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Alternative Medicine Remedies for Constipation:

Herbal constipation remedies

Constipation, constipated

Herbs for a Better Bowel Movement

Nature has provided us with a lot of remedies for constipation. Most of these are herbs that are readily available in our herbal gardens.

Let us take a look on nature's provisions for our healthy living:

  • Senna

    Senna is usually the main ingredient of most laxatives. It is also known as cassia senna, locust plant, or wild senna. Its leaves and pods are the main sources of anthraquinones, which are identified as highly powerful and potent laxatives.

    A word of caution though, in using laxatives that have senna as its main ingredient: these should not be used beyond seven consecutive days (except when advised by a physician).
    Also, children, pregnant and nursing women are advised not to take senna. This is because the effects of this powerful laxative can cause abortion or may cause diarrhea in children. People with ailments such as diverticular disease, Crohn's disease, ulcerative colitis, anemia, heart diseases, congestive heart failure, any gastrointestinal cancer or people with any recent colon surgery are not advised to take senna. Side effects are also common. Some of these include melanosis coli, very disturbing abdominal pain, rash, nausea, and even dehydration. Any electrolyte imbalance due to senna should prompt discontinuation of the use of the laxative.

    Senna is available in most slimming teas. Just let the dried leaves seep into warm water for a few minutes and you're ready!
  • Aloe Vera

    Typically used to enrich the hair, aloe vera is also a potent remedy against constipation. It is recorded to have anti-inflammatory effects, an immune system stimulant, and a laxative. In fact, traditional medicine are already utilizing this against constipation, aside from using it to treat Crohn's disease, diabetes, wounds as well as burns, frostbite, and other gastrointestinal diseases such as kidney stones and hemorrhoids.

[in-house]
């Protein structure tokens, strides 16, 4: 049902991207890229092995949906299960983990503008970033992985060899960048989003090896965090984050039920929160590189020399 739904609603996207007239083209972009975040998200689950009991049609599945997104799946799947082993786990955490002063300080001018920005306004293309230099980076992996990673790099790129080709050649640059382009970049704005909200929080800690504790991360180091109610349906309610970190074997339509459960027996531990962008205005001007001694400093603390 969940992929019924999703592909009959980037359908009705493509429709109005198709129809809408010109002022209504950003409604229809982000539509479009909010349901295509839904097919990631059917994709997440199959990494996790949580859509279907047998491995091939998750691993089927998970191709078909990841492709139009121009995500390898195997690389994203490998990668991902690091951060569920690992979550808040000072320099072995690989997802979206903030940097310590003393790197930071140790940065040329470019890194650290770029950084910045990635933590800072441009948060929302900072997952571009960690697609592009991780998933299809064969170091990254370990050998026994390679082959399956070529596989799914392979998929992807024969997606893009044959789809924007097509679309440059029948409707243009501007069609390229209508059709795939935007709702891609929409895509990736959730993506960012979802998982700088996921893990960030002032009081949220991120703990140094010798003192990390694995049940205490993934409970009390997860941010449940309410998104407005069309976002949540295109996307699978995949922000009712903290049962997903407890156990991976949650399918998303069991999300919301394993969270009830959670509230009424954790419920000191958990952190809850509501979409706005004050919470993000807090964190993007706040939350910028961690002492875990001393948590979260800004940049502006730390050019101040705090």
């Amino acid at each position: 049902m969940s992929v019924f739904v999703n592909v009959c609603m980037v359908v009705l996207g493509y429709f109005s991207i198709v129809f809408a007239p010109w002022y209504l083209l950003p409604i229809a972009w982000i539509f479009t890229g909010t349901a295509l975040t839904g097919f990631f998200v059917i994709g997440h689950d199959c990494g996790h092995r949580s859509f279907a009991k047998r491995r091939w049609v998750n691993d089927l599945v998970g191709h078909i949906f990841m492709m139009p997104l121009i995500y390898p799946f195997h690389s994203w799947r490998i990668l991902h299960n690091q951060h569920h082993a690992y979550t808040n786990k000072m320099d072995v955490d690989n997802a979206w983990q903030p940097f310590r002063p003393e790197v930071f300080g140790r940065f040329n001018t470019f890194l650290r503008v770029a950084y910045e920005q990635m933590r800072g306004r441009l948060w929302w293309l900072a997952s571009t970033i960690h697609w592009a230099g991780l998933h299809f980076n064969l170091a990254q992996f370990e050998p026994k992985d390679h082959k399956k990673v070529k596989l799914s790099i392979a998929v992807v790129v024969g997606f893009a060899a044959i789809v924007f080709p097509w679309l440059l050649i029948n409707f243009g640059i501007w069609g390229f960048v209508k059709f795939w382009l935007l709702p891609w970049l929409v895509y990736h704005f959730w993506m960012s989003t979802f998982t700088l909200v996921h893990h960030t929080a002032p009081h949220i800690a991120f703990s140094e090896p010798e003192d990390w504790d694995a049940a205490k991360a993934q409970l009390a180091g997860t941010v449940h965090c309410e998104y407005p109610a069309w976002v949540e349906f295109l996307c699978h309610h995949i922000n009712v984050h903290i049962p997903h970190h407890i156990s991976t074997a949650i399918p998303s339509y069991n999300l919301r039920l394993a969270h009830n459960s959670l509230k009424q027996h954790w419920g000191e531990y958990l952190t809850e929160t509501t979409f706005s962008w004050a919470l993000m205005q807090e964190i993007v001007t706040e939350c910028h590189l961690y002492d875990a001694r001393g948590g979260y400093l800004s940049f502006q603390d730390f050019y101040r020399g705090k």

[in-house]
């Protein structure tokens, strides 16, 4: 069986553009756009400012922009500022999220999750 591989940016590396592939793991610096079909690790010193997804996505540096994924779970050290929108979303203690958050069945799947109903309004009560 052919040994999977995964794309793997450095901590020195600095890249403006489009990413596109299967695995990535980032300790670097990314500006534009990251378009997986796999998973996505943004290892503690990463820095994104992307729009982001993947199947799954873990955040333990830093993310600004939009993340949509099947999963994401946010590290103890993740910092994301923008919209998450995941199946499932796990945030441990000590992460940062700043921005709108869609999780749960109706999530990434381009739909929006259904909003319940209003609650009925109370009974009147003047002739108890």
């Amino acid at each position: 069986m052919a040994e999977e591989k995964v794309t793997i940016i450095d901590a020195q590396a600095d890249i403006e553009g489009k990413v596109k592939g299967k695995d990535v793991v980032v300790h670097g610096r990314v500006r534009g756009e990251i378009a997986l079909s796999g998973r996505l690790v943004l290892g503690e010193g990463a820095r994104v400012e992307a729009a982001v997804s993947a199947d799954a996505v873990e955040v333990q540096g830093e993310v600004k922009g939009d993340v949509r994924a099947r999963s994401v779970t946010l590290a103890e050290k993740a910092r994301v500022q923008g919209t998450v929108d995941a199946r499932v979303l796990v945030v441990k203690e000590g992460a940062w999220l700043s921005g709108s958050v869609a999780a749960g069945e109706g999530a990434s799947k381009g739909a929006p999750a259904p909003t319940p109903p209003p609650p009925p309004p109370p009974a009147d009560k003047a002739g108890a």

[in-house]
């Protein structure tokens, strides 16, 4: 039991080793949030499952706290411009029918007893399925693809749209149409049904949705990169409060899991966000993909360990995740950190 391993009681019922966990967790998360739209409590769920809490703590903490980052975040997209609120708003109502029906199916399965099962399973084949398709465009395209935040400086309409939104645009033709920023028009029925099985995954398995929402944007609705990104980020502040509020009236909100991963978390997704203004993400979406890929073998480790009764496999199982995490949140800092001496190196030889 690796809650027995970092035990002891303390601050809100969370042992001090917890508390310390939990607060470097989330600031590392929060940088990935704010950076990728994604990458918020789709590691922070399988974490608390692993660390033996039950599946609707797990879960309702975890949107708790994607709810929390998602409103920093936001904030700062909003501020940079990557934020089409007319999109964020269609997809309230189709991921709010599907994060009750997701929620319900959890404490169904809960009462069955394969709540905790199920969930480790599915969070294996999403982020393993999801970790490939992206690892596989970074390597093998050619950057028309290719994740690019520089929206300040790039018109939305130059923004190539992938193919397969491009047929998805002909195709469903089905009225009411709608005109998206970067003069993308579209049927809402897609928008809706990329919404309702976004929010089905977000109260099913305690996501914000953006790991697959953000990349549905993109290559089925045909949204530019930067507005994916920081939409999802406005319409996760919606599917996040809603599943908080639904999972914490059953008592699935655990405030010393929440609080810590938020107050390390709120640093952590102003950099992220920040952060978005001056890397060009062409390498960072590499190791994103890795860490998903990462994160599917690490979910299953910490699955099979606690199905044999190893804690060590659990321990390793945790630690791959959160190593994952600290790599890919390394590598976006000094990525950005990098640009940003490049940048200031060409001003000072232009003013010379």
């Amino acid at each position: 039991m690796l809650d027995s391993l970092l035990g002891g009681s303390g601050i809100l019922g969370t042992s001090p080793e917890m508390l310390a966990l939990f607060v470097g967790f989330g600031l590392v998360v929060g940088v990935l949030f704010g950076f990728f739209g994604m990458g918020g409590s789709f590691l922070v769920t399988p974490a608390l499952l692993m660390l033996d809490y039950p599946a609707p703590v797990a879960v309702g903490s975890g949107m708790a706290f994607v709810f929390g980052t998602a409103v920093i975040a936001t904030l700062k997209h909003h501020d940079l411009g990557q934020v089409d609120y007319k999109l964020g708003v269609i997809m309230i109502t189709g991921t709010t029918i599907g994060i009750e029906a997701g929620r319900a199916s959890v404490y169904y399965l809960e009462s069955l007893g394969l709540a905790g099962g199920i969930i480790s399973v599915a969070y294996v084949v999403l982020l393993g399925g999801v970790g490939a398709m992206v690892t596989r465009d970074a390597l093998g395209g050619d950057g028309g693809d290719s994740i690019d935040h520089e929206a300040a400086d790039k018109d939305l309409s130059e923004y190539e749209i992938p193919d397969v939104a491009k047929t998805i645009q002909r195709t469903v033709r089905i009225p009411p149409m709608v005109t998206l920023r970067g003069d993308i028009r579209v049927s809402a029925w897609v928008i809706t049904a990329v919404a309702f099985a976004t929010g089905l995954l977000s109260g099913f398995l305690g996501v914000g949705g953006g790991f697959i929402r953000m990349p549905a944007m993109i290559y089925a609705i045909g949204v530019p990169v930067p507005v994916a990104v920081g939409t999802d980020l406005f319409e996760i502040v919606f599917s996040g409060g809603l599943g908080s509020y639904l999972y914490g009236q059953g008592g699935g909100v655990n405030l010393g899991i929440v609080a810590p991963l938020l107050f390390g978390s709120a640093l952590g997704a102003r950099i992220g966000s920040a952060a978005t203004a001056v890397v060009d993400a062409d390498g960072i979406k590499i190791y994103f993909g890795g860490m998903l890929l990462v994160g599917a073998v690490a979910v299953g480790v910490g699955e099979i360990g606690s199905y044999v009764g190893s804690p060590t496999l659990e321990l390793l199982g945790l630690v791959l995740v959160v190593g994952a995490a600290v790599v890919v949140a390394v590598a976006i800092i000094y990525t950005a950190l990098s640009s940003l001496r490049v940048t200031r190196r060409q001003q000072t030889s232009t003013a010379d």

Another interesting thing about aloe vera is that it is also rich in calcium, iron, folate, amino acids, potassium, phosphorus, zinc, and magnesium. Low levels of magnesium are correlated with instances of constipation. Aloe vera is also found to possess Vitamin A and C, which may partly account for its ability to stimulate the immune system, as well as Vitamin E.

    The outer skin of the aloe is what is used for relieving constipation. This may taste very bitter, mind you! So be prepared.
  • Milk Thistle

    The milk thistle, as used in Western traditional medicine, is not commonly used to remedy constipation, but it is included here because it also has mild laxative effects. Thus, its potency is not as strong as that of senna or aloe vera. The milk thistle is typically used by people who have liver problems, because of the substance silymarin that it contains. Silymarin helps protect the liver and helps it maintain its function. Because it helps regulate fat digestion, this herb is very useful in preventing constipation.

    However, you cannot simply make tea out of the milk thistle. This herb comes in readily available extracts which are conducted using alcohol. This is because the main ingredient in milk thistle is not readily soluble in water. You can avail of these extracts at your drugstores. After availing of the extract, prepare a cup of water and bring it almost to its boiling point. Then, add the extract. Walah! There goes your milk thistle tea!